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What's Happening Outside Now? Are Dog Days Here?

By Bill Willis

August 2, 2017

Dog playing in a field

Taking advantage of summer fields is just a part of a dog's life
Photo courtesy of emeraldanimalhospital.com

The Dog Days of Summer refers to the weeks between July 3rd and August 11th. They are named after the Dog Star (Sirius) in the constellation of Canis Major. Based on the calendar the answer is – YES.

What else is going on outside?

  • If you can’t stand the heat, get out of the _____________.
  • Bright, sizzling sunny days are here; you can drink to that.
  • Orange ozone days have been declared; you can’t drink to that.
  • Deer are hunkering down during the hottest part of the day.
  • Turtles appear to be spending more time submerged and drinking more water.
  • Slider turtles continue to deposit eggs on shore.
  • The blue-green/green algae mats along the shores of the lake are moving up and down in response to temperature changes.
  • Trees like tulip popular, birch, and buckeye are dropping leaves in response to hot, windy, and dry conditions.
  • Some plants experience “temporary wilt” and will recover with watering. If not, they may experience “permanent wilt” that can lead to death.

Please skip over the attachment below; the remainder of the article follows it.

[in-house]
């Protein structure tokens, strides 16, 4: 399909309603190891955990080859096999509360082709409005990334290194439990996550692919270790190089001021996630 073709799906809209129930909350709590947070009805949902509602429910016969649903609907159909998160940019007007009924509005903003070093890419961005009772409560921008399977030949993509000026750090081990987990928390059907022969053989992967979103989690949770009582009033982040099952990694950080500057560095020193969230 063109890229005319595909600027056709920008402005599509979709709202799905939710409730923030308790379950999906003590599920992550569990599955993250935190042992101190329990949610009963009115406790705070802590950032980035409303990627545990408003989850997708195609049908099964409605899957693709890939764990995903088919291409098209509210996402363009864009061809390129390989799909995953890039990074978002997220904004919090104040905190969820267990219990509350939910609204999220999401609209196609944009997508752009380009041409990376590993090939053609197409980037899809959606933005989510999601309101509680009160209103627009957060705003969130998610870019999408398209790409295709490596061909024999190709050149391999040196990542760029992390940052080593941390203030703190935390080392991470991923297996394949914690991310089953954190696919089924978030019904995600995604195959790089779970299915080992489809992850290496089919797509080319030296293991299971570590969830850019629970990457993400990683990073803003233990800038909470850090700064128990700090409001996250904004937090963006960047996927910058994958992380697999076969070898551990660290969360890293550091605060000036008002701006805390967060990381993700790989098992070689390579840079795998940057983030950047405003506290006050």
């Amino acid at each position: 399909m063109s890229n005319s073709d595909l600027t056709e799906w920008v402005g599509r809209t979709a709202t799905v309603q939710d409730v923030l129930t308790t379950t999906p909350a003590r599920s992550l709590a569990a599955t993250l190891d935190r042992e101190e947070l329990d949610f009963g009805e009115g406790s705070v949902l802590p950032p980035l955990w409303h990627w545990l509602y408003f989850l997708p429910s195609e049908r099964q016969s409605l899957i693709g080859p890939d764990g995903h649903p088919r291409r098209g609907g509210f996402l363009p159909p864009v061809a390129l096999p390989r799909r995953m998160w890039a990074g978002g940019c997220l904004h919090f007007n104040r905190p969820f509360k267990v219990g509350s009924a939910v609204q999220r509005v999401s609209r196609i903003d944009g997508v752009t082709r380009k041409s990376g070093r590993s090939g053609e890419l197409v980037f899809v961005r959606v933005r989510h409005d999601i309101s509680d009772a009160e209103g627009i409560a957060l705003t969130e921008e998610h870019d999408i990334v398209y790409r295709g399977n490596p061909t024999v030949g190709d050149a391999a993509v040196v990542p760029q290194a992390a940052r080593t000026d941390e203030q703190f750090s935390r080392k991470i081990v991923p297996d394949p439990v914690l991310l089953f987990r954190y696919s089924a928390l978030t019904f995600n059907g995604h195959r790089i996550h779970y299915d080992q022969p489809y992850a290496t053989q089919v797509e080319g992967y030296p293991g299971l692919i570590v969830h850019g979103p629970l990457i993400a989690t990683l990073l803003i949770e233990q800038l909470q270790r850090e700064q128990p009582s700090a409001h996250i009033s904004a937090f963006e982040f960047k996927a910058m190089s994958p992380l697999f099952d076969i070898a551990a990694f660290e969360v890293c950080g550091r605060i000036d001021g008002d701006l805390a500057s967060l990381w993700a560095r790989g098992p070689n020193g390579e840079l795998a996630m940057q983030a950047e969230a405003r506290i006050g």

• First year perennials should be watered regularly; 1 inch per week
  • A lawn can be cooler than the sidewalk or asphalt.
  • Bright, sizzling sunny days are here; you can drink to that.
  • A lawn can be cooler than the sidewalk or asphalt.
  • The Memorial Garden has received a new layer of pine straw and woodchip mulch.
  • The wildflower meadows have completed their initial round of flowering.
  • Turtles

    This is the life Shelly
    Courtesy of Bill WilliS

    Invasive Johnson grass is being dead headed as it flowers.
  • Yellow finches are picking seed from the flower heads.
  • The common milkweed in the Monarch Butterfly Garden is setting seed pods. Some plants will be cut back to encourage new growth for caterpillars and reduce aphid populations.
  • Toulouse the white goose has returned with different feather marking.
  • It’s mid-July and the Canada Geese have regained flight.

References and Links

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